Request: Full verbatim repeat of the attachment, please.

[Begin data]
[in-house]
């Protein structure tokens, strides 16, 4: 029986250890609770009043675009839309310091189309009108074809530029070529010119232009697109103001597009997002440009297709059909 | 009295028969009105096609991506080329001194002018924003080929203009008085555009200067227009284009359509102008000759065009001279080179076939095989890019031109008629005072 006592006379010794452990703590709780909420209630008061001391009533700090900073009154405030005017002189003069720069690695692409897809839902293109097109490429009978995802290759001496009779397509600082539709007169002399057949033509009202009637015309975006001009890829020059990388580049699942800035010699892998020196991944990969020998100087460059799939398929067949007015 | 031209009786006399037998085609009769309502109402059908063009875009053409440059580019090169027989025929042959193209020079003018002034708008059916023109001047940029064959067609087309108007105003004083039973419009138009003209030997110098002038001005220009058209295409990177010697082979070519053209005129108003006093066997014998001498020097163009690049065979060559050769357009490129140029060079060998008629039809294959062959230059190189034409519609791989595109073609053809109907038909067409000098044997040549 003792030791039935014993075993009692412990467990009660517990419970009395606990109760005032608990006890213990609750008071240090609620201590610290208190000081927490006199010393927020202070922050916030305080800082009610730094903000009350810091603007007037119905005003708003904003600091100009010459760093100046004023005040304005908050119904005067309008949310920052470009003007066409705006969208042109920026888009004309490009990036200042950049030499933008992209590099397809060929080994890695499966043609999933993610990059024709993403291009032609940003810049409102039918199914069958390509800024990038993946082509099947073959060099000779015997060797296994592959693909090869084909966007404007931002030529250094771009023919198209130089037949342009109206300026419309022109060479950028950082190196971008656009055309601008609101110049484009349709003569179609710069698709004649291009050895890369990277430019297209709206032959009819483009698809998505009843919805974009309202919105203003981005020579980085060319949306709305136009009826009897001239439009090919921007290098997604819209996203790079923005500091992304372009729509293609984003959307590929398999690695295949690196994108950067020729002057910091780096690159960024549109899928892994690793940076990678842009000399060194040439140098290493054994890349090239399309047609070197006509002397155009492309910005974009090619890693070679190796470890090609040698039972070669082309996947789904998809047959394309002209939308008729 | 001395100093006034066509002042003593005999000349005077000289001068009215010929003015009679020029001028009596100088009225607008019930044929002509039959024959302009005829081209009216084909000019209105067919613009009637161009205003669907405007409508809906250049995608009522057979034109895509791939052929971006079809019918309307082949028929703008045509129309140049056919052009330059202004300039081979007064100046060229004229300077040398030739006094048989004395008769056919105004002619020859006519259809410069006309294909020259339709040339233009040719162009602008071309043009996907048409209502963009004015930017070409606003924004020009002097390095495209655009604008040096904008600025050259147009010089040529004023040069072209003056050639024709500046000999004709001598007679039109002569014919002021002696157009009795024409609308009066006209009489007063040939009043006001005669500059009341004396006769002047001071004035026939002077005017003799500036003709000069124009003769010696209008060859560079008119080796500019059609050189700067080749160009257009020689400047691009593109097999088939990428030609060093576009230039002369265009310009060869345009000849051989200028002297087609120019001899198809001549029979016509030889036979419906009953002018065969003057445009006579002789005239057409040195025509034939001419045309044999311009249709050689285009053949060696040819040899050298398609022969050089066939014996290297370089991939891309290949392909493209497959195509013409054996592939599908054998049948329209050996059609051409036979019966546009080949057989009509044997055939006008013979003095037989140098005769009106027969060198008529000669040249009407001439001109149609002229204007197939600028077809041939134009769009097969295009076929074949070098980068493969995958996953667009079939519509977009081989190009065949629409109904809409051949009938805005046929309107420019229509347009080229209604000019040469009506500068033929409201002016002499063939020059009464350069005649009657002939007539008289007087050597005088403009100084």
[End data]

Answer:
[in-house]
């Protein structure tokens, strides 16, 4: 029986250890609770009043675009839309310091189309009108074809530029070529010119232009697109103001597009997002440009297709059909 | 009295028969009105096609991506080329001194002018924003080929203009008085555009200067227009284009359509102008000759065009001279080179076939095989890019031109008629005072 006592006379010794452990703590709780909420209630008061001391009533700090900073009154405030005017002189003069720069690695692409897809839902293109097109490429009978995802290759001496009779397509600082539709007169002399057949033509009202009637015309975006001009890829020059990388580049699942800035010699892998020196991944990969020998100087460059799939398929067949007015 | 031209009786006399037998085609009769309502109402059908063009875009053409440059580019090169027989025929042959193209020079003018002034708008059916023109001047940029064959067609087309108007105003004083039973419009138009003209030997110098002038001005220009058209295409990177010697082979070519053209005129108003006093066997014998001498020097163009690049065979060559050769357009490129140029060079060998008629039809294959062959230059190189034409519609791989595109073609053809109907038909067409000098044997040549 003792030791039935014993075993009692412990467990009660517990419970009395606990109760005032608990006890213990609750008071240090609620201590610290208190000081927490006199010393927020202070922050916030305080800082009610730094903000009350810091603007007037119905005003708003904003600091100009010459760093100046004023005040304005908050119904005067309008949310920052470009003007066409705006969208042109920026888009004309490009990036200042950049030499933008992209590099397809060929080994890695499966043609999933993610990059024709993403291009032609940003810049409102039918199914069958390509800024990038993946082509099947073959060099000779015997060797296994592959693909090869084909966007404007931002030529250094771009023919198209130089037949342009109206300026419309022109060479950028950082190196971008656009055309601008609101110049484009349709003569179609710069698709004649291009050895890369990277430019297209709206032959009819483009698809998505009843919805974009309202919105203003981005020579980085060319949306709305136009009826009897001239439009090919921007290098997604819209996203790079923005500091992304372009729509293609984003959307590929398999690695295949690196994108950067020729002057910091780096690159960024549109899928892994690793940076990678842009000399060194040439140098290493054994890349090239399309047609070197006509002397155009492309910005974009090619890693070679190796470890090609040698039972070669082309996947789904998809047959394309002209939308008729 | 001395100093006034066509002042003593005999000349005077000289001068009215010929003015009679020029001028009596100088009225607008019930044929002509039959024959302009005829081209009216084909000019209105067919613009009637161009205003669907405007409508809906250049995608009522057979034109895509791939052929971006079809019918309307082949028929703008045509129309140049056919052009330059202004300039081979007064100046060229004229300077040398030739006094048989004395008769056919105004002619020859006519259809410069006309294909020259339709040339233009040719162009602008071309043009996907048409209502963009004015930017070409606003924004020009002097390095495209655009604008040096904008600025050259147009010089040529004023040069072209003056050639024709500046000999004709001598007679039109002569014919002021002696157009009795024409609308009066006209009489007063040939009043006001005669500059009341004396006769002047001071004035026939002077005017003799500036003709000069124009003769010696209008060859560079008119080796500019059609050189700067080749160009257009020689400047691009593109097999088939990428030609060093576009230039002369265009310009060869345009000849051989200028002297087609120019001899198809001549029979016509030889036979419906009953002018065969003057445009006579002789005239057409040195025509034939001419045309044999311009249709050689285009053949060696040819040899050298398609022969050089066939014996290297370089991939891309290949392909493209497959195509013409054996592939599908054998049948329209050996059609051409036979019966546009080949057989009509044997055939006008013979003095037989140098005769009106027969060198008529000669040249009407001439001109149609002229204007197939600028077809041939134009769009097969295009076929074949070098980068493969995958996953667009079939519509977009081989190009065949629409109904809409051949009938805005046929309107420019229509347009080229209604000019040469009506500068033929409201002016002499063939020059009464350069005649009657002939007539008289007087050597005088403009100084």